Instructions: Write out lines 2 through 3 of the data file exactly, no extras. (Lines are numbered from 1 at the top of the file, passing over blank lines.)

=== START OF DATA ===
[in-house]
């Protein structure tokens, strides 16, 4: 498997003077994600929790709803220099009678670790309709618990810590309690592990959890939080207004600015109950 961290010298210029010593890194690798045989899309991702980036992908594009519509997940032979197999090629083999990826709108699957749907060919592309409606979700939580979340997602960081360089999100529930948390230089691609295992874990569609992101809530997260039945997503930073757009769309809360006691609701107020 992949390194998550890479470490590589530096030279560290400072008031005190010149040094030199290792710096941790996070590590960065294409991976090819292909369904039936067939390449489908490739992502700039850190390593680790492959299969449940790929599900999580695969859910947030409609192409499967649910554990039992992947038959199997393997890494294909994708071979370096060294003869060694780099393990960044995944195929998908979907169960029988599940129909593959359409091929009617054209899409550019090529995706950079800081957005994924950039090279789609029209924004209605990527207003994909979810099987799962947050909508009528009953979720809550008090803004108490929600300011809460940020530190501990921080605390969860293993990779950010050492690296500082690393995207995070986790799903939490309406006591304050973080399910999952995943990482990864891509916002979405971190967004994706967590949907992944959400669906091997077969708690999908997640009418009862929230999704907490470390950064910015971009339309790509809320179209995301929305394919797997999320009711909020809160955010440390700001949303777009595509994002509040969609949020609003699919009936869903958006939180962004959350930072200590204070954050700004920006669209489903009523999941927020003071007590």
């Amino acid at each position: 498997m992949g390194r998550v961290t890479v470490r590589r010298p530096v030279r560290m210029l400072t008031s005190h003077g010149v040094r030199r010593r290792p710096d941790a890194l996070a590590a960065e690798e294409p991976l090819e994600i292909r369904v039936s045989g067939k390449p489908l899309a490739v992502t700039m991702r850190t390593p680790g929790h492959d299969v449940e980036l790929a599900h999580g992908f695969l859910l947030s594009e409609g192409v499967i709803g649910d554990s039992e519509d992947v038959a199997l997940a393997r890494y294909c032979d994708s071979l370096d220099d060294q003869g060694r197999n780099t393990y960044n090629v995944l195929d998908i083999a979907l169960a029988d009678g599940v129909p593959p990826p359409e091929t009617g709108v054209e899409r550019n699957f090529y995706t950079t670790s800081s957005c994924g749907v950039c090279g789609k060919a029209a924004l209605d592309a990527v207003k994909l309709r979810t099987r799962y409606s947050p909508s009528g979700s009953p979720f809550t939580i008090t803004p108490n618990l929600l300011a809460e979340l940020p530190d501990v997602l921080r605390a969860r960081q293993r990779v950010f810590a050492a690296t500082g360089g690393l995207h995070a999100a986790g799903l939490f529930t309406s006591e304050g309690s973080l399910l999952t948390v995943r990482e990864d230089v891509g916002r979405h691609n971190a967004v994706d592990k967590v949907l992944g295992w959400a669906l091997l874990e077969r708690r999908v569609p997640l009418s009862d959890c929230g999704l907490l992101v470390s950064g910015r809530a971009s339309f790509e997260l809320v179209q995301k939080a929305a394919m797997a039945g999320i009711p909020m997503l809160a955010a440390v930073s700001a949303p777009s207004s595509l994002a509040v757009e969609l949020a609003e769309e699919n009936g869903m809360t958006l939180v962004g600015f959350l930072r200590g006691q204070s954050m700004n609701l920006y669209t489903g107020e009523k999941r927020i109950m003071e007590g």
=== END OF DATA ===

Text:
């Protein structure tokens, strides 16, 4: 498997003077994600929790709803220099009678670790309709618990810590309690592990959890939080207004600015109950 961290010298210029010593890194690798045989899309991702980036992908594009519509997940032979197999090629083999990826709108699957749907060919592309409606979700939580979340997602960081360089999100529930948390230089691609295992874990569609992101809530997260039945997503930073757009769309809360006691609701107020 992949390194998550890479470490590589530096030279560290400072008031005190010149040094030199290792710096941790996070590590960065294409991976090819292909369904039936067939390449489908490739992502700039850190390593680790492959299969449940790929599900999580695969859910947030409609192409499967649910554990039992992947038959199997393997890494294909994708071979370096060294003869060694780099393990960044995944195929998908979907169960029988599940129909593959359409091929009617054209899409550019090529995706950079800081957005994924950039090279789609029209924004209605990527207003994909979810099987799962947050909508009528009953979720809550008090803004108490929600300011809460940020530190501990921080605390969860293993990779950010050492690296500082690393995207995070986790799903939490309406006591304050973080399910999952995943990482990864891509916002979405971190967004994706967590949907992944959400669906091997077969708690999908997640009418009862929230999704907490470390950064910015971009339309790509809320179209995301929305394919797997999320009711909020809160955010440390700001949303777009595509994002509040969609949020609003699919009936869903958006939180962004959350930072200590204070954050700004920006669209489903009523999941927020003071007590």
């Amino acid at each position: 498997m992949g390194r998550v961290t890479v470490r590589r010298p530096v030279r560290m210029l400072t008031s005190h003077g010149v040094r030199r010593r290792p710096d941790a890194l996070a590590a960065e690798e294409p991976l090819e994600i292909r369904v039936s045989g067939k390449p489908l899309a490739v992502t700039m991702r850190t390593p680790g929790h492959d299969v449940e980036l790929a599900h999580g992908f695969l859910l947030s594009e409609g192409v499967i709803g649910d554990s039992e519509d992947v038959a199997l997940a393997r890494y294909c032979d994708s071979l370096d220099d060294q003869g060694r197999n780099t393990y960044n090629v995944l195929d998908i083999a979907l169960a029988d009678g599940v129909p593959p990826p359409e091929t009617g709108v054209e899409r550019n699957f090529y995706t950079t670790s800081s957005c994924g749907v950039c090279g789609k060919a029209a924004l209605d592309a990527v207003k994909l309709r979810t099987r799962y409606s947050p909508s009528g979700s009953p979720f809550t939580i008090t803004p108490n618990l929600l300011a809460e979340l940020p530190d501990v997602l921080r605390a969860r960081q293993r990779v950010f810590a050492a690296t500082g360089g690393l995207h995070a999100a986790g799903l939490f529930t309406s006591e304050g309690s973080l399910l999952t948390v995943r990482e990864d230089v891509g916002r979405h691609n971190a967004v994706d592990k967590v949907l992944g295992w959400a669906l091997l874990e077969r708690r999908v569609p997640l009418s009862d959890c929230g999704l907490l992101v470390s950064g910015r809530a971009s339309f790509e997260l809320v179209q995301k939080a929305a394919m797997a039945g999320i009711p909020m997503l809160a955010a440390v930073s700001a949303p777009s207004s595509l994002a509040v757009e969609l949020a609003e769309e699919n009936g869903m809360t958006l939180v962004g600015f959350l930072r200590g006691q204070s954050m700004n609701l920006y669209t489903g107020e009523k999941r927020i109950m003071e007590g």